Syrian rebels and the regime have started peace talks. What's next?

The talks brokered by Russia and Turkey have brought the Syrian regime and rebel fighters to the table. But will they be able to bring lasting peace?

Photo by: Reuters
Photo by: Reuters

This is the first time that Syrian rebels have sent representatives to a meeting that the Syrian regime is also attending.

Updated Jan 24, 2017

What is so important about these talks?

Rebel fighters from Syria and the regime of Bashar al Assad are taking part in negotiations for the first time.

Up until now, the Syrian opposition has been represented by leaders who live mostly in exile and do not necessarily exercise control over the various factions fighting the regime on the ground.

The Syrian civil war, which started in 2011, has resulted in the deaths of more than 400,000 people and forced many more to flee the country.

No major breakthrough is expected out of the two-day meeting. 

It remains unclear if the rebel fighters will agree to hold face-to-face talks with the regime representatives. But even indirect negotiation is being seen as a significant step towards peace.

Who are the parties in this negotiation process?

The Syrian regime and the rebels.

The United Nation's special envoy on Syria, Staffan de Mistura, is also attending. Iran, a backer of the Assad regime, is also playing a key role in the talks.

Jaysh Al-Islam leader Mohammed Alloush is representing the rebel fighters while the Syrian regime has sent its ambassador to the UN Bashar al-Jaafri to the meeting.

The talks, which started on Monday and are being held in Kazakhstan's capital of Astana, have been sponsored by Russia and Turkey.

What do the warring sides want and how did they agree to the talks? 


The talks follow a truce between the rebels and the regime that went into effect on December 30, 2016.

It resulted in a ceasefire across Syria and allowed rebels and their families a safe passage out of eastern Aleppo, which was controlled by the rebels for five years and has now been retaken by the regime.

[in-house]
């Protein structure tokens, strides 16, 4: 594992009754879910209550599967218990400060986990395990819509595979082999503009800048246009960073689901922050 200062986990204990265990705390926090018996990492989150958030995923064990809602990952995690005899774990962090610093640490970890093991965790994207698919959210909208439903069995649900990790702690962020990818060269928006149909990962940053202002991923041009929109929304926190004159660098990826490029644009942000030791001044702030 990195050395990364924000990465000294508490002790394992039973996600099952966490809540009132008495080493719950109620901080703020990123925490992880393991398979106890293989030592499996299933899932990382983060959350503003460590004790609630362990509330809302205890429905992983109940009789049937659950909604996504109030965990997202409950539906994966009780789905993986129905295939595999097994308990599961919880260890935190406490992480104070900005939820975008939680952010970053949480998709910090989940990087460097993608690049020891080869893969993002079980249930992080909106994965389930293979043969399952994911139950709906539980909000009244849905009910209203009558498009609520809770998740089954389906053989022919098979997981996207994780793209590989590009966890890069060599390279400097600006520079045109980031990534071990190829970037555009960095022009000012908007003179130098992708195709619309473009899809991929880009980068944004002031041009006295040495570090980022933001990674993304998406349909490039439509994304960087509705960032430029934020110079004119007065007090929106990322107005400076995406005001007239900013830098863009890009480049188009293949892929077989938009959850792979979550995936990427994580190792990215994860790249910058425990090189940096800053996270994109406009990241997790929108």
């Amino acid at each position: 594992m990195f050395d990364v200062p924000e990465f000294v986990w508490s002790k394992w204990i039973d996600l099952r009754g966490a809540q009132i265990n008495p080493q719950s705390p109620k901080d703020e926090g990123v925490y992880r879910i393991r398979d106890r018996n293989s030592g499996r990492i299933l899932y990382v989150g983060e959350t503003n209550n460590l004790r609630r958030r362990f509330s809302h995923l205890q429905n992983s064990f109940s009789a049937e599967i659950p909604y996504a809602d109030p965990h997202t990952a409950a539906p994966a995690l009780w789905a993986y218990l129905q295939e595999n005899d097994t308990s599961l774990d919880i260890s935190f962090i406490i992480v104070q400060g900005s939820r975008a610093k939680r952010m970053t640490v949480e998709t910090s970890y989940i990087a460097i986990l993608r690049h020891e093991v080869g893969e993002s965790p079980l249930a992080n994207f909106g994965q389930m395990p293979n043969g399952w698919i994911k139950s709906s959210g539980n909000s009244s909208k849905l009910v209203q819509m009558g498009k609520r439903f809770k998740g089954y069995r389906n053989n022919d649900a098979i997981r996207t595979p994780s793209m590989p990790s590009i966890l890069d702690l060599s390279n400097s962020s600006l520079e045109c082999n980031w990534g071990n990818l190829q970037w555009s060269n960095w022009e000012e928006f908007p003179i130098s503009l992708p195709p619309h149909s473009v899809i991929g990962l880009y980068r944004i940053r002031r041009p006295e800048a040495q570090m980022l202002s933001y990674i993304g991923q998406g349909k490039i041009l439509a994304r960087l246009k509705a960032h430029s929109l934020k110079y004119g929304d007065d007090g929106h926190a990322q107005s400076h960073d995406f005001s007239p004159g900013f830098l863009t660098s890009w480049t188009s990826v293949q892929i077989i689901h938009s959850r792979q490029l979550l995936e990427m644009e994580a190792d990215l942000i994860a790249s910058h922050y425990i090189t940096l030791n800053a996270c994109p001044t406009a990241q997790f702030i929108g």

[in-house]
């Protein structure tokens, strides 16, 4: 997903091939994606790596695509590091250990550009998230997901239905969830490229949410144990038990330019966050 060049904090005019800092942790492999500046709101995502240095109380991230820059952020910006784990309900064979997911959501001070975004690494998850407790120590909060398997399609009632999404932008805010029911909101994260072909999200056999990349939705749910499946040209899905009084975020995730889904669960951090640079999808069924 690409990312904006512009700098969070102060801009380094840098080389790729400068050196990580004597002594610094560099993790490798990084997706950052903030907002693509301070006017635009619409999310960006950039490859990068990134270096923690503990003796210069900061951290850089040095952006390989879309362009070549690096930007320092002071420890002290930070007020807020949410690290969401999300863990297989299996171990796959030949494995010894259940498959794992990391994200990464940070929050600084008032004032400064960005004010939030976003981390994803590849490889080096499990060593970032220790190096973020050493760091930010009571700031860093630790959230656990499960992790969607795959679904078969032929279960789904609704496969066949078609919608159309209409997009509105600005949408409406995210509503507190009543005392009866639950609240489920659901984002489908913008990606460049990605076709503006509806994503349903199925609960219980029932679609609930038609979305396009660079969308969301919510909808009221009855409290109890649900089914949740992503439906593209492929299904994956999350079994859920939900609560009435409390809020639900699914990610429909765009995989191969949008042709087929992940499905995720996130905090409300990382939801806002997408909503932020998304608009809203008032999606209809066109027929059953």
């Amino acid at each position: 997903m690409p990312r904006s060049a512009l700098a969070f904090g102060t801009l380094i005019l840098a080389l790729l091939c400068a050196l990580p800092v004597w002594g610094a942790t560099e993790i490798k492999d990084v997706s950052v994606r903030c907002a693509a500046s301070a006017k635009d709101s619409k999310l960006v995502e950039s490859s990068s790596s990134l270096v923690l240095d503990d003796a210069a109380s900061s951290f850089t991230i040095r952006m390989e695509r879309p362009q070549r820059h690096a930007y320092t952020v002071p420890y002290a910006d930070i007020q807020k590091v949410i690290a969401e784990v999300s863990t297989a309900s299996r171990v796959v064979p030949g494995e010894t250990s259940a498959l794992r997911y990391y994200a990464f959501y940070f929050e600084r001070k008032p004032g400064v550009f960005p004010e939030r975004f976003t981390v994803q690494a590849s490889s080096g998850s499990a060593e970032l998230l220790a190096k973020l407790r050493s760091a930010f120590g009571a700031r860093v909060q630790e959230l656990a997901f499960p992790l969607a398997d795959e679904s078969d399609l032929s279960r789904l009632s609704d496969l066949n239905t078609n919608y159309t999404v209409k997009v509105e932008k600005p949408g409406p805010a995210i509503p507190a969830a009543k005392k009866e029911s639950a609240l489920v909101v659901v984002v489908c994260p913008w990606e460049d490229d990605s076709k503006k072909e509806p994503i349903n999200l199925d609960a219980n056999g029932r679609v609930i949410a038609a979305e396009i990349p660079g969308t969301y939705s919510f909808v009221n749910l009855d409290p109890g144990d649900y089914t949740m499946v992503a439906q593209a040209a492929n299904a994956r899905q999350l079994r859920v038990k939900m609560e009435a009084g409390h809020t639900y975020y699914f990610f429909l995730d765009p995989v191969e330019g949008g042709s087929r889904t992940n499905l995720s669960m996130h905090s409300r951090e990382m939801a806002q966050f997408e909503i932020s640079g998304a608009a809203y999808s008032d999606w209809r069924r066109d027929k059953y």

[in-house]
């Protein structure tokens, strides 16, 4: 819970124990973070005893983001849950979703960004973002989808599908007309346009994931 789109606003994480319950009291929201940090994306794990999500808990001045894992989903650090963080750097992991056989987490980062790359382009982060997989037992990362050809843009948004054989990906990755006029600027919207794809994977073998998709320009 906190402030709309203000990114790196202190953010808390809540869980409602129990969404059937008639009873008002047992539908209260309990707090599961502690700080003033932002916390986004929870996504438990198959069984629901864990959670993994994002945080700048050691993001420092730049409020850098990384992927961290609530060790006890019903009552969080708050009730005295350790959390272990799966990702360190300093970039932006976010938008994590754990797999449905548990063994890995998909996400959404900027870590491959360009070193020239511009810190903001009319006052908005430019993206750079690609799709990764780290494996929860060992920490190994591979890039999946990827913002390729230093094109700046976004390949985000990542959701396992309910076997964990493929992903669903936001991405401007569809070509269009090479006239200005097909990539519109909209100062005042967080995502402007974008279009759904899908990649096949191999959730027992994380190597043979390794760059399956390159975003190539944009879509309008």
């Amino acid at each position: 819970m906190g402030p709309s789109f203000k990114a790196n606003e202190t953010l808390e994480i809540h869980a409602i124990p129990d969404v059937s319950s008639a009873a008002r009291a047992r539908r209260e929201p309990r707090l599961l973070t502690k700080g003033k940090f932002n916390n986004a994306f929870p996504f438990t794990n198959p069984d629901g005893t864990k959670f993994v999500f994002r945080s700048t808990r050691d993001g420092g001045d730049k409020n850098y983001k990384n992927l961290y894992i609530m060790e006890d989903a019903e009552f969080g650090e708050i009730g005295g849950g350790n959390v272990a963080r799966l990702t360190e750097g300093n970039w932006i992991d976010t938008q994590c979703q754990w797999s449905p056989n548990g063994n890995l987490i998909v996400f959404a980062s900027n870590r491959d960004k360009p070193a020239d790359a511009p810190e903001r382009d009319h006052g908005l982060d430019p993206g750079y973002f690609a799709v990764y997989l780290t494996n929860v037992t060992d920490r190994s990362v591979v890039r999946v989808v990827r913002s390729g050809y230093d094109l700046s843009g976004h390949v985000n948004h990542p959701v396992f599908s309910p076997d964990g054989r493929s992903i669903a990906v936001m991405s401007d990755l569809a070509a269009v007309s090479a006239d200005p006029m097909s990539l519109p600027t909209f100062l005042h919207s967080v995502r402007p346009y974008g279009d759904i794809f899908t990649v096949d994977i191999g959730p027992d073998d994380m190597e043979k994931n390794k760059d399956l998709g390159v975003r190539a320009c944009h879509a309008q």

Except for a few skirmishes, the ceasefire has largely remained in place.

Previous negotiations that involved the Syrian opposition have failed to bring about peace.

Rebels have sought the release of prisoners and access to aid for the besieged towns still under their control.

The regime wants fighters to abandon their posts in exchange for safe passage and immunity.

Will they succeed in bringing lasting peace?

That's hard to say.

For now, the opposition groups have sidestepped the contentious subject of Assad's political future.

Turkey, the strongest backer of the Syrian opposition, is also striving alongside Russia to keep controversy out of the negotiation process.

The meeting will end on Tuesday and comes weeks before the UN-mediated talks in Geneva that start on February 8.

Is Russia the new broker for peace in Syria?

Russia's military intervention has helped the Assad regime to push out rebels from many cities including Aleppo.

Now it is in the driving seat of one of the most important peace talks on Syria.

Millions of Syrians have been pushed out of their homes due to the war. Their future remains uncertain.

This marks a shift in who decides the fate of future talks as historically it has been the UN that has led the initiative.

Former US President Barack Obama was often criticised for not using Washington's diplomatic muscle power to solve the Syrian crisis.

It is unclear how far President Donald Trump's administration will go in addressing the issue.

The US, which was invited by Russia, did not send a delegation to the talks, saying the administration was busy with Trump's transition into power. However, US ambassador to Kazakhstan, George Krol, is attending as "an observer."